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A monthly exploration of the many benefits available to you through your TRICARE health plan.

The Doctor Is In offers tools, information and resources focused on topics that are trending and may be affecting you and your family. Your TRICARE health benefit is robust – and we want to make sure you take advantage of everything your benefit has to offer. 

February 2021

Written by Dr. Joyce Grissom, HNFS Chief Medical Officer

I have never been happier to turn a page on an outgoing year and welcome in a new one. In 2021, masks, handwashing and social distancing will remain as important as ever. However, much of the focus will be on distributing the weapons against the COVID-19 virus that our scientists have provided. With the winter holidays behind us, new and devastating surges of COVID-19 have threatened health care of all kinds in states like California and Arizona. New and potentially more infectious genetic variants of the COVID-19 virus are emerging and expected. Viruses mutate. There is no evidence these variants won’t be responsive to currently available vaccines and therapeutics. 

For TRICARE beneficiaries, there are two major paths to vaccination: 1) in a military hospital or clinic near you or 2) through private sector care in your local community. The vaccination is being provided at no cost by the U.S. government. Information about TRICARE coverage of COVID-19 vaccines can be found at www.tricare.mil/COVIDVaccine

States and localities are implementing Centers for Disease Control and Prevention (CDC) recommendations for phased deployment of vaccine to get it to those at greatest risk first. Some states are scheduling mass vaccination programs in venues able to support the vaccination of tens of thousands of people each day, such as in parking lots or sports arenas. Personally, I think we should put doctors and nurses on ice cream trucks and roll through those last-mile, hard-to-reach neighborhoods. When you hear the ice cream truck music, that will be the signal to go out in a socially-distanced way with all your neighbors and get your vaccine. While we are not ready to displace the Good Humor Man just yet, major efforts are underway to make vaccinations widely available. Your local health department and the CDC are good resources that can help you find where vaccinations are taking place in your community. Many websites are now available to give you a general idea of where you stand in the vaccination line. I like this one: https://dig.abclocal.go.com/ccg/interactives/vaccine-calculator/index.html. This site asks a series of questions about your state, county, age, medical conditions, and occupation. Within moments, you’ll be provided with an idea of how many people are ahead of you based on the current vaccination plan posted in your state and county.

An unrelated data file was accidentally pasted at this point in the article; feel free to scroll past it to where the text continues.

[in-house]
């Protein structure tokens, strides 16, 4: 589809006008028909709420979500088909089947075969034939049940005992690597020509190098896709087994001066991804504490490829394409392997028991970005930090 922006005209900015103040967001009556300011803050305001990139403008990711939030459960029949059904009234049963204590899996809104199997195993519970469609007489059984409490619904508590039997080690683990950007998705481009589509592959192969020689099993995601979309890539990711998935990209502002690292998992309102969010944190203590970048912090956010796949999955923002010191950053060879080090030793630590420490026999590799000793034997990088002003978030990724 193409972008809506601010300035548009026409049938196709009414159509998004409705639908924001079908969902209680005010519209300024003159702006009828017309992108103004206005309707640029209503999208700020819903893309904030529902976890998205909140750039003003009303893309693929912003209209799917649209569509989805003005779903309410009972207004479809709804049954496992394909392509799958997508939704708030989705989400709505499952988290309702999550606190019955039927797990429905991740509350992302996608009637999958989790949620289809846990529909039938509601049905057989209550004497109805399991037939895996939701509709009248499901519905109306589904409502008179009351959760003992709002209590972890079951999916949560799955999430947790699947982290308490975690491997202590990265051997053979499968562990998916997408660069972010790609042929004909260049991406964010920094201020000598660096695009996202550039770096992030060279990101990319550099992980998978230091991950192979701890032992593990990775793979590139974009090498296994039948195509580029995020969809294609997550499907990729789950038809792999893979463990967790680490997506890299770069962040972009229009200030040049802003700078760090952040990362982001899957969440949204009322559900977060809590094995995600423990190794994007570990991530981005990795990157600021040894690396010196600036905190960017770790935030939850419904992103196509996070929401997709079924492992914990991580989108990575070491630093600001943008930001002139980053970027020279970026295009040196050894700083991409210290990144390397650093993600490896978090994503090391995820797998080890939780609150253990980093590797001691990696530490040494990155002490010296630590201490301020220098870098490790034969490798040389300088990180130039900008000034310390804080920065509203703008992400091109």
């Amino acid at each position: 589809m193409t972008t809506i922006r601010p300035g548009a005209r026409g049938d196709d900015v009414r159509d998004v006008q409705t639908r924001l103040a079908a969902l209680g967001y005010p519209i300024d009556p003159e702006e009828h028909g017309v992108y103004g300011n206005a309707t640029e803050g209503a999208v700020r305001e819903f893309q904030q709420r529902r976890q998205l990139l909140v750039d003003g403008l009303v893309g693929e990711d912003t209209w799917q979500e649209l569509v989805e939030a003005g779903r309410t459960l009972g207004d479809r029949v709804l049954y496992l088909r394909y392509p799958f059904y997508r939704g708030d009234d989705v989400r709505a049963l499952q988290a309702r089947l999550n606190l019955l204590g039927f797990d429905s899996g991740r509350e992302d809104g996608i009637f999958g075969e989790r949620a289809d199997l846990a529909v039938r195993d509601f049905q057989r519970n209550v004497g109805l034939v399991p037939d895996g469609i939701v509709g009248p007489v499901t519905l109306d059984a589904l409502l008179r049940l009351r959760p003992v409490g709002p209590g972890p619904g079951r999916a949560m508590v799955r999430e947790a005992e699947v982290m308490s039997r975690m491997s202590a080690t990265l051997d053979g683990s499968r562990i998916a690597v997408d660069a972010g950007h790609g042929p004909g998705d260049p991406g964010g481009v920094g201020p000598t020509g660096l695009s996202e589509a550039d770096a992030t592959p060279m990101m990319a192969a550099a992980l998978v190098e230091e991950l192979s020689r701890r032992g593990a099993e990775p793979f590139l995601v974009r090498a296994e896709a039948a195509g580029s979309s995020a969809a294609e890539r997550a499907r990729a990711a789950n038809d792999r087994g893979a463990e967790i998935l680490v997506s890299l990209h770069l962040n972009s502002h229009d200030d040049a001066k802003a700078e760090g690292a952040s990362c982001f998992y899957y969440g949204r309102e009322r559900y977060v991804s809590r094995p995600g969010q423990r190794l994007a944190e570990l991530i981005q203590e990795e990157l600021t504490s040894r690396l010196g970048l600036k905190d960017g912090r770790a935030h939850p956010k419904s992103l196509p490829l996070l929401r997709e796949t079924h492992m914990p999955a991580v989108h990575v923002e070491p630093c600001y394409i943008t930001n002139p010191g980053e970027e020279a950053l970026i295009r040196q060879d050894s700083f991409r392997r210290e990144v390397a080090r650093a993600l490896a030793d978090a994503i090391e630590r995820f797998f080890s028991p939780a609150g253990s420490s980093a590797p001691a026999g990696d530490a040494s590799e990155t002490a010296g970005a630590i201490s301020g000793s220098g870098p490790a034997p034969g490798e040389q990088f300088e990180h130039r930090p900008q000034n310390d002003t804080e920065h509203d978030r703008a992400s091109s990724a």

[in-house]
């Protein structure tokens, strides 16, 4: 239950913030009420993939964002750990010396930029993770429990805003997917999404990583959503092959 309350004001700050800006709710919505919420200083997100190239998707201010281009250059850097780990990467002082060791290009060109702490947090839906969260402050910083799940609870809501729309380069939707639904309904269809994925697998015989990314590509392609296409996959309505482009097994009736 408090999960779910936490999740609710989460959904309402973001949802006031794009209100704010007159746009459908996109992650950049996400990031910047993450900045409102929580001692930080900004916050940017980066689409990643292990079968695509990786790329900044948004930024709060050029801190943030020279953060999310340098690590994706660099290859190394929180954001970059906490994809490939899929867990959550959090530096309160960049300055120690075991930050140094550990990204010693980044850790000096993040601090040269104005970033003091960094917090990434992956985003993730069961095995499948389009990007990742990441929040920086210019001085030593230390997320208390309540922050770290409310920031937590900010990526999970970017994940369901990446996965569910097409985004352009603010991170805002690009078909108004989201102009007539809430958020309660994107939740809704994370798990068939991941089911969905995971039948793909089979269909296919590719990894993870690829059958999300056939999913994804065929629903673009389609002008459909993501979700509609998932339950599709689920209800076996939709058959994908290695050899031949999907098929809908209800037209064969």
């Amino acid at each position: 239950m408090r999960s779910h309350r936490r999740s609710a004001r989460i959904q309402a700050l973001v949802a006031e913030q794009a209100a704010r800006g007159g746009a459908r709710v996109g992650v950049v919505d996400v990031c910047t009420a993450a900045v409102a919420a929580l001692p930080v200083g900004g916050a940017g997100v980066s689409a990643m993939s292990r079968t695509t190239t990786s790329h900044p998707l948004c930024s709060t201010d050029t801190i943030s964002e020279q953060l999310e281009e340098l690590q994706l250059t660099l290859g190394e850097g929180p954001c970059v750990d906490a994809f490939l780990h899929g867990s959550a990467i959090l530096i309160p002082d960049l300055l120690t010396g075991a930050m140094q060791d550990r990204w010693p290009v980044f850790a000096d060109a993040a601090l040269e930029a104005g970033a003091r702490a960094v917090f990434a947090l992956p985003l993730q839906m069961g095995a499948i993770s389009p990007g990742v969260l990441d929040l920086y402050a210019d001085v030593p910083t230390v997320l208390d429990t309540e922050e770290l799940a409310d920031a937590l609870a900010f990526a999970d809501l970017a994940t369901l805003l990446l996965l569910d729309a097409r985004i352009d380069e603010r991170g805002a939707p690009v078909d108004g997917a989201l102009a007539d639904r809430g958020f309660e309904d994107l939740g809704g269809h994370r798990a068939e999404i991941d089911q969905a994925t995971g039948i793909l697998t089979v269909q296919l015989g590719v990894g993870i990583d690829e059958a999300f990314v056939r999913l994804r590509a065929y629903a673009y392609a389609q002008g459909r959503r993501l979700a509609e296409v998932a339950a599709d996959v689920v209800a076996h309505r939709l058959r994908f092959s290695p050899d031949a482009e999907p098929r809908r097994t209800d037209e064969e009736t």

For DoD-eligible beneficiaries, including TRICARE for Life beneficiaries, the DoD has launched a program to provide COVID-19 vaccines to service members, retirees, and their families. Learn more about the first phases of DoD COVID-19 vaccine distribution. Vaccinations provided by local military hospital or clinic will need to be scheduled. Visit your military hospital's website, news media, or social media to stay informed about vaccine updates. 

Find a strategy that allows you to compare where you are in line in your community verses where you are in line in your local military hospital or clinic. Take the earliest slot if you can. When you get your vaccine, keep your paperwork. If you have a tablet or smartphone, take a picture of it. Your paperwork should indicate which vaccine you received and when to return for your second vaccination, if you have received a two-dose vaccine. We are likely to see additional vaccines gain FDA Emergency Use Approval and some of these may be single dose vaccines. As we move in the direction of normality, it may be helpful to be able to demonstrate your vaccination status when traveling or participating in certain activities. Look for the roll-out of applications that may provide you electronically with evidence of vaccination as a kind of “health passport.” Until then, your paperwork provided at the time of vaccination should suffice. Know where it is, like your driver’s license or your CAC card.  

After the Spanish Flu Pandemic of 1917 and 1918, we regained our health, and our sense of normality and we will this time. What this experience has taught me is how small the world really is and how much we are dependent on one another’s good judgement and participation in public health measures. Hopefully this awareness will persist long after the COVID-19 surges threatening our health systems come to an end. Here’s to good health and good citizenship in 2021. See you at the vaccination center. I’ll bring the ice cream. 



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